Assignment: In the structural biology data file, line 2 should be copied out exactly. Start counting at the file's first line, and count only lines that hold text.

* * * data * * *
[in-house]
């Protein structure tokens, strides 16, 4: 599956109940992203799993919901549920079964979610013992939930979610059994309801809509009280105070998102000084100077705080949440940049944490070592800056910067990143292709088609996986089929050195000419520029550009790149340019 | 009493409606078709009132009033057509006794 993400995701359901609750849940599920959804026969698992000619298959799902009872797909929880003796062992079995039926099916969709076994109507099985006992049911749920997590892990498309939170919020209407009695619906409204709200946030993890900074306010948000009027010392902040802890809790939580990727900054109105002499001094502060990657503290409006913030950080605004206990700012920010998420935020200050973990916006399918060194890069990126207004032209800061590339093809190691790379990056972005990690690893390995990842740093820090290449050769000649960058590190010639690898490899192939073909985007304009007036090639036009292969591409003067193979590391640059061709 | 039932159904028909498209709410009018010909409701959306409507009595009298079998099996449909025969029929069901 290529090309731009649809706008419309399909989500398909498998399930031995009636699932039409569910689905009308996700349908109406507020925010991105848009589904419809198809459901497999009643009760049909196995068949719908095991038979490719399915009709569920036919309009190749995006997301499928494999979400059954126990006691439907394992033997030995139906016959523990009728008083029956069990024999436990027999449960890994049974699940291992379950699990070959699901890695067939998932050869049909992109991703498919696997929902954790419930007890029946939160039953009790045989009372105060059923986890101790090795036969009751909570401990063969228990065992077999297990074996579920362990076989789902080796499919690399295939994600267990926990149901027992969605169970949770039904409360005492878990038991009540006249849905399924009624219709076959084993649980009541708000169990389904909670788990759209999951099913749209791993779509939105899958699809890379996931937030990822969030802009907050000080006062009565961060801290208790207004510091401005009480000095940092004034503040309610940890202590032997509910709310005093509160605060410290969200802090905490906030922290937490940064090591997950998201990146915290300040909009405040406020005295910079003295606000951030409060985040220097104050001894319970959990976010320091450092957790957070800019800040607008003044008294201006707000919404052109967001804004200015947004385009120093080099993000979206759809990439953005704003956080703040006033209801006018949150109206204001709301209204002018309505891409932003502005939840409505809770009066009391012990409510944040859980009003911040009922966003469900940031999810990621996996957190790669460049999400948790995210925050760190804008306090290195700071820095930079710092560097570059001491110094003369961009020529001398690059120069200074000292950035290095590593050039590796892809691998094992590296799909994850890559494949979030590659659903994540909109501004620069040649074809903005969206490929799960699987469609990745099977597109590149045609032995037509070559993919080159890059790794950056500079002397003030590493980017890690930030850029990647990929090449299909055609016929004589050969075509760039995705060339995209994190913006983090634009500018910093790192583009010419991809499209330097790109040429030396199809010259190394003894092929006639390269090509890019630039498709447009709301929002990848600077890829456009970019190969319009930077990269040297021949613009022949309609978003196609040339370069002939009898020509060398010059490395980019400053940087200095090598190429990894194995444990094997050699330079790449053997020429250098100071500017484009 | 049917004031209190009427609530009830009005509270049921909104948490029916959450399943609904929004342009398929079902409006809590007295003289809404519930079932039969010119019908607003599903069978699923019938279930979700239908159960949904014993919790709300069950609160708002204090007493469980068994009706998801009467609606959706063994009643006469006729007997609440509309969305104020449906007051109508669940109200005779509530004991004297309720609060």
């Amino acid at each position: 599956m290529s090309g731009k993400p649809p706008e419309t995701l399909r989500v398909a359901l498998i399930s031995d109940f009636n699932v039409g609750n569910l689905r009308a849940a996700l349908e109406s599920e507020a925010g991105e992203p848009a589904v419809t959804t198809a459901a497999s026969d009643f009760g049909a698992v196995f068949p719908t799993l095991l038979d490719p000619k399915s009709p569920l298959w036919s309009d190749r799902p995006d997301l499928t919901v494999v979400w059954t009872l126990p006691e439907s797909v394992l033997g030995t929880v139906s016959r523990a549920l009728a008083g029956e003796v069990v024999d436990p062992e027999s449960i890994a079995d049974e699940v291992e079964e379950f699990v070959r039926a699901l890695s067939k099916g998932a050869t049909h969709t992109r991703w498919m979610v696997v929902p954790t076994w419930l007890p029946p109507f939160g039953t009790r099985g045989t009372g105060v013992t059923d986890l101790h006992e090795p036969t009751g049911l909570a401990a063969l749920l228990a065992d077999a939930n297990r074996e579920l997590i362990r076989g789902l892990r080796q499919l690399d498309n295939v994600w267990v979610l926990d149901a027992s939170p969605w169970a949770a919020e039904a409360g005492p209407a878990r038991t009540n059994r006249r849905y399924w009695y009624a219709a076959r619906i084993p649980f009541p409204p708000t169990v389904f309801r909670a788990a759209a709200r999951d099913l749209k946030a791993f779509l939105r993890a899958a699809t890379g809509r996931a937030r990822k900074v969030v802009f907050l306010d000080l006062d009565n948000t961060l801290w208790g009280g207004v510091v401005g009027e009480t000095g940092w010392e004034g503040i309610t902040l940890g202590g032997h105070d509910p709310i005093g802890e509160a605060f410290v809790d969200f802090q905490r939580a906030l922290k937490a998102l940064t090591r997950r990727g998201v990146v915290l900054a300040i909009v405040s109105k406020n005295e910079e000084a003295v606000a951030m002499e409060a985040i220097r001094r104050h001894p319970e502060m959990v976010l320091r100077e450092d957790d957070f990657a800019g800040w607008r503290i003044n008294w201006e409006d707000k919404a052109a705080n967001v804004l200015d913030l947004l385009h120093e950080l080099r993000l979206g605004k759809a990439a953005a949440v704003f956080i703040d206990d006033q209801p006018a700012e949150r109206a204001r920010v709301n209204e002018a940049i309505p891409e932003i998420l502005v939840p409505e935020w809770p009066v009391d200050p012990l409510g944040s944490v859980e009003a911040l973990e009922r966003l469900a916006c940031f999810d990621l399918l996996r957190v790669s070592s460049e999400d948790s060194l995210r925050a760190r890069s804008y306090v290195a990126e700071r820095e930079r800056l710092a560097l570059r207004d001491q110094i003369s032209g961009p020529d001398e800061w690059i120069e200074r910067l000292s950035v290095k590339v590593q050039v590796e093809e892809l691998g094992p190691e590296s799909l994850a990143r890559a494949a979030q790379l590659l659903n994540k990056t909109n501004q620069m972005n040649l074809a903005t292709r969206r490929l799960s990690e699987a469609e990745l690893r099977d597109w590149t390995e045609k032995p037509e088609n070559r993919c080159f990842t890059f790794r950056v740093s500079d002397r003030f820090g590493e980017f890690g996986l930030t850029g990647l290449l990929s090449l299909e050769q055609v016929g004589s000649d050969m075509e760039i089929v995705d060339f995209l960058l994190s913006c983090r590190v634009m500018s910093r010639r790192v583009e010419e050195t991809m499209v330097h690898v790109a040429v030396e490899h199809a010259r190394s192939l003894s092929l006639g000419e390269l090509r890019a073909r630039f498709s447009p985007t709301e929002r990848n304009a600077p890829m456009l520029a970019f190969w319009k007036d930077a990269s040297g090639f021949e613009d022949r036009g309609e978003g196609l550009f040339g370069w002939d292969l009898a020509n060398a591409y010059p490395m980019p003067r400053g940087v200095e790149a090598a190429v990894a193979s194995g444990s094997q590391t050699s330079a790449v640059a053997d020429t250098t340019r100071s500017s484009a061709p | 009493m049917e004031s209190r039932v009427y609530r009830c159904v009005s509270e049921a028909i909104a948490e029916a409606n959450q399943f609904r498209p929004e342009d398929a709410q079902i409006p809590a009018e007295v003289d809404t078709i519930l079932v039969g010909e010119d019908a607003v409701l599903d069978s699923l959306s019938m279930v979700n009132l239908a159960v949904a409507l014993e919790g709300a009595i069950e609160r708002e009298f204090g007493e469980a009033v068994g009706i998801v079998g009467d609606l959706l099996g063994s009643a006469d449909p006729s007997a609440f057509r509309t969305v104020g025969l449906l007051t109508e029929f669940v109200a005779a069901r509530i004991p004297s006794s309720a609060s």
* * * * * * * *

């Protein structure tokens, strides 16, 4: 599956109940992203799993919901549920079964979610013992939930979610059994309801809509009280105070998102000084100077705080949440940049944490070592800056910067990143292709088609996986089929050195000419520029550009790149340019 | 009493409606078709009132009033057509006794 993400995701359901609750849940599920959804026969698992000619298959799902009872797909929880003796062992079995039926099916969709076994109507099985006992049911749920997590892990498309939170919020209407009695619906409204709200946030993890900074306010948000009027010392902040802890809790939580990727900054109105002499001094502060990657503290409006913030950080605004206990700012920010998420935020200050973990916006399918060194890069990126207004032209800061590339093809190691790379990056972005990690690893390995990842740093820090290449050769000649960058590190010639690898490899192939073909985007304009007036090639036009292969591409003067193979590391640059061709 | 039932159904028909498209709410009018010909409701959306409507009595009298079998099996449909025969029929069901 290529090309731009649809706008419309399909989500398909498998399930031995009636699932039409569910689905009308996700349908109406507020925010991105848009589904419809198809459901497999009643009760049909196995068949719908095991038979490719399915009709569920036919309009190749995006997301499928494999979400059954126990006691439907394992033997030995139906016959523990009728008083029956069990024999436990027999449960890994049974699940291992379950699990070959699901890695067939998932050869049909992109991703498919696997929902954790419930007890029946939160039953009790045989009372105060059923986890101790090795036969009751909570401990063969228990065992077999297990074996579920362990076989789902080796499919690399295939994600267990926990149901027992969605169970949770039904409360005492878990038991009540006249849905399924009624219709076959084993649980009541708000169990389904909670788990759209999951099913749209791993779509939105899958699809890379996931937030990822969030802009907050000080006062009565961060801290208790207004510091401005009480000095940092004034503040309610940890202590032997509910709310005093509160605060410290969200802090905490906030922290937490940064090591997950998201990146915290300040909009405040406020005295910079003295606000951030409060985040220097104050001894319970959990976010320091450092957790957070800019800040607008003044008294201006707000919404052109967001804004200015947004385009120093080099993000979206759809990439953005704003956080703040006033209801006018949150109206204001709301209204002018309505891409932003502005939840409505809770009066009391012990409510944040859980009003911040009922966003469900940031999810990621996996957190790669460049999400948790995210925050760190804008306090290195700071820095930079710092560097570059001491110094003369961009020529001398690059120069200074000292950035290095590593050039590796892809691998094992590296799909994850890559494949979030590659659903994540909109501004620069040649074809903005969206490929799960699987469609990745099977597109590149045609032995037509070559993919080159890059790794950056500079002397003030590493980017890690930030850029990647990929090449299909055609016929004589050969075509760039995705060339995209994190913006983090634009500018910093790192583009010419991809499209330097790109040429030396199809010259190394003894092929006639390269090509890019630039498709447009709301929002990848600077890829456009970019190969319009930077990269040297021949613009022949309609978003196609040339370069002939009898020509060398010059490395980019400053940087200095090598190429990894194995444990094997050699330079790449053997020429250098100071500017484009 | 049917004031209190009427609530009830009005509270049921909104948490029916959450399943609904929004342009398929079902409006809590007295003289809404519930079932039969010119019908607003599903069978699923019938279930979700239908159960949904014993919790709300069950609160708002204090007493469980068994009706998801009467609606959706063994009643006469006729007997609440509309969305104020449906007051109508669940109200005779509530004991004297309720609060």